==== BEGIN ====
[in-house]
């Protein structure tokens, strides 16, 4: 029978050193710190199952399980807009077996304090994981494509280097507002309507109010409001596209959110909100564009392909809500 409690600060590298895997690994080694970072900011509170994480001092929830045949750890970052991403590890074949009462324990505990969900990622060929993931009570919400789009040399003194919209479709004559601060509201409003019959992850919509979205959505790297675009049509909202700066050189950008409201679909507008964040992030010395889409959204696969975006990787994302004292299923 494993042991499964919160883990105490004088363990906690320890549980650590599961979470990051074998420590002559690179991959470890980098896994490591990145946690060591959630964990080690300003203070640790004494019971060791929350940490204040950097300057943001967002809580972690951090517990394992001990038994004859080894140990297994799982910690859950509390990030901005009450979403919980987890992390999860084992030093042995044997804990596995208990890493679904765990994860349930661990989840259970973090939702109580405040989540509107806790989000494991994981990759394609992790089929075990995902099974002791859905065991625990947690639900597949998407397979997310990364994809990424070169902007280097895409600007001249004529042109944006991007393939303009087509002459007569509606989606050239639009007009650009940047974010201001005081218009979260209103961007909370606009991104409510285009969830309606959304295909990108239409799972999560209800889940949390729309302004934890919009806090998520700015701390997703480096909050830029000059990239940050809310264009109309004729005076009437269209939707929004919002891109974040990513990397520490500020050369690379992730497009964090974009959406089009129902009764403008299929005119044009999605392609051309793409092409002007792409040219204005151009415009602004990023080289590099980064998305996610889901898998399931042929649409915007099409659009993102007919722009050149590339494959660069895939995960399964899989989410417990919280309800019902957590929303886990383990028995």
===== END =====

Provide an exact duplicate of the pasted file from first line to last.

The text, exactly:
[in-house]
């Protein structure tokens, strides 16, 4: 029978050193710190199952399980807009077996304090994981494509280097507002309507109010409001596209959110909100564009392909809500 409690600060590298895997690994080694970072900011509170994480001092929830045949750890970052991403590890074949009462324990505990969900990622060929993931009570919400789009040399003194919209479709004559601060509201409003019959992850919509979205959505790297675009049509909202700066050189950008409201679909507008964040992030010395889409959204696969975006990787994302004292299923 494993042991499964919160883990105490004088363990906690320890549980650590599961979470990051074998420590002559690179991959470890980098896994490591990145946690060591959630964990080690300003203070640790004494019971060791929350940490204040950097300057943001967002809580972690951090517990394992001990038994004859080894140990297994799982910690859950509390990030901005009450979403919980987890992390999860084992030093042995044997804990596995208990890493679904765990994860349930661990989840259970973090939702109580405040989540509107806790989000494991994981990759394609992790089929075990995902099974002791859905065991625990947690639900597949998407397979997310990364994809990424070169902007280097895409600007001249004529042109944006991007393939303009087509002459007569509606989606050239639009007009650009940047974010201001005081218009979260209103961007909370606009991104409510285009969830309606959304295909990108239409799972999560209800889940949390729309302004934890919009806090998520700015701390997703480096909050830029000059990239940050809310264009109309004729005076009437269209939707929004919002891109974040990513990397520490500020050369690379992730497009964090974009959406089009129902009764403008299929005119044009999605392609051309793409092409002007792409040219204005151009415009602004990023080289590099980064998305996610889901898998399931042929649409915007099409659009993102007919722009050149590339494959660069895939995960399964899989989410417990919280309800019902957590929303886990383990028995």